So a priest is a mediator – someone who tries to connect two parties to each other – one party is God, and the other party is humanity! In Judaism, you go to the temple but cannot offer sacrifice or penitence for yourself; it is done through a priest. This is a person who has observed special rituals involving purity and holiness of life, perhaps physical washing in certain ways, and is therefore able to serve as a pure vessel through which other people can approach God.
Catholicism holds a similar idea about its priests. This snippet from WikiAnswers.com seems like a great explanation of the role of a Catholic priest.
The priest’s primary role is to sanctify himself and others through the correct execution of his duties. By his consecration he truly acts in the Person of Christ when dispensing the sacraments for he participates directly in Christ’s priesthood
So it is that in Catholicism, you confess your sins to a priest. A priest daily performs the Mass, which is essentially what we would call “communion.” The Catholics do state that Christ is the only true mediator between God and man, and they are correct, but in Catholicism, the priest is acting in the person of Christ when performing his duties, perhaps like an ambassador of a country acts in the person of the President of that country. Condolleezza Rice doesn’t get to go to another country and deliver her message. She delivers George Bush’s message. A priest doesn’t declare his message, he declares the message of Jesus.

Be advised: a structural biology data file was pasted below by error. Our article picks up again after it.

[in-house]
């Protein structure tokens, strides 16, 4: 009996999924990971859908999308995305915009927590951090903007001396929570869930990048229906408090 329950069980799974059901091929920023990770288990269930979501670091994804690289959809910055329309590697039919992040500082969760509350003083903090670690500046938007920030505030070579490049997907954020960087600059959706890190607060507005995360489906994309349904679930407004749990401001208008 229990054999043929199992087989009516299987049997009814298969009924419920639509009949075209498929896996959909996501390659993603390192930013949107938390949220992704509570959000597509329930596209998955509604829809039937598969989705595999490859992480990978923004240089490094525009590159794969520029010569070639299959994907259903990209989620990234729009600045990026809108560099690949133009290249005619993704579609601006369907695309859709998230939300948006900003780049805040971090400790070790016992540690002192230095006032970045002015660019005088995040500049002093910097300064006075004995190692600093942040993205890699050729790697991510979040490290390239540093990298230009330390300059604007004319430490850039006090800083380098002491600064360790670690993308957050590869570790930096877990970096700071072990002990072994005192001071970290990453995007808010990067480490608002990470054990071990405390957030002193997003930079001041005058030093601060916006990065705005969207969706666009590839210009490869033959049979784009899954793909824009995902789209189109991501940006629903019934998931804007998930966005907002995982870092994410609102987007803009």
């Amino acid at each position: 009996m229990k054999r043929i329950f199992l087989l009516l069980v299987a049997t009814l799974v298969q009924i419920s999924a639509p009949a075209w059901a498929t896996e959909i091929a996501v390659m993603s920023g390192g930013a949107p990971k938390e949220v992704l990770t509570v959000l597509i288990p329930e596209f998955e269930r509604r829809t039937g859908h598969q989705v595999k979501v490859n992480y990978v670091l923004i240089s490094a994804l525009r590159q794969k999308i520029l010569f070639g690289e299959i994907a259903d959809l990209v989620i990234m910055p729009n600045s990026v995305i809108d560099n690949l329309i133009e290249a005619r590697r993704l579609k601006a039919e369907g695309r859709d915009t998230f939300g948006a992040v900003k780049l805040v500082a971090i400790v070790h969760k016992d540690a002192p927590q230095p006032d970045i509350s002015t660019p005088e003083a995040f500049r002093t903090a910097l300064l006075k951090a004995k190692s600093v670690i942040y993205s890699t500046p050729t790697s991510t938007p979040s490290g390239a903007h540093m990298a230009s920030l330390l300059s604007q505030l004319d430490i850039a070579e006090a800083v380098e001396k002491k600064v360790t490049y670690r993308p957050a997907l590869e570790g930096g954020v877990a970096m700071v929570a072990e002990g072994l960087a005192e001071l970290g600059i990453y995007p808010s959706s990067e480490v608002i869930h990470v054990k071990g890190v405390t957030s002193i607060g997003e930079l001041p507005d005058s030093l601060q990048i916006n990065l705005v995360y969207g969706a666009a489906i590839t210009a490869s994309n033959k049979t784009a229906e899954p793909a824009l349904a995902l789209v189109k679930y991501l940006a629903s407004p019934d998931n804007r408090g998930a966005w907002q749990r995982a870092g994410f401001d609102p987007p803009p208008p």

Now in Protestantism, which is us – we are not Catholic, but Protestant pastors are called pastors and not priests. This is because we believe that since Christ is the mediator between God and man, since Jesus is the one who can connect us to God, no human mediator is needed. But this is not because we think church is all about what happens between you and God in the privacy of your own room, in your own head and heart. I don’t want you to make the mistake of thinking that we don’t use priests because we don’t believe confession is necessary.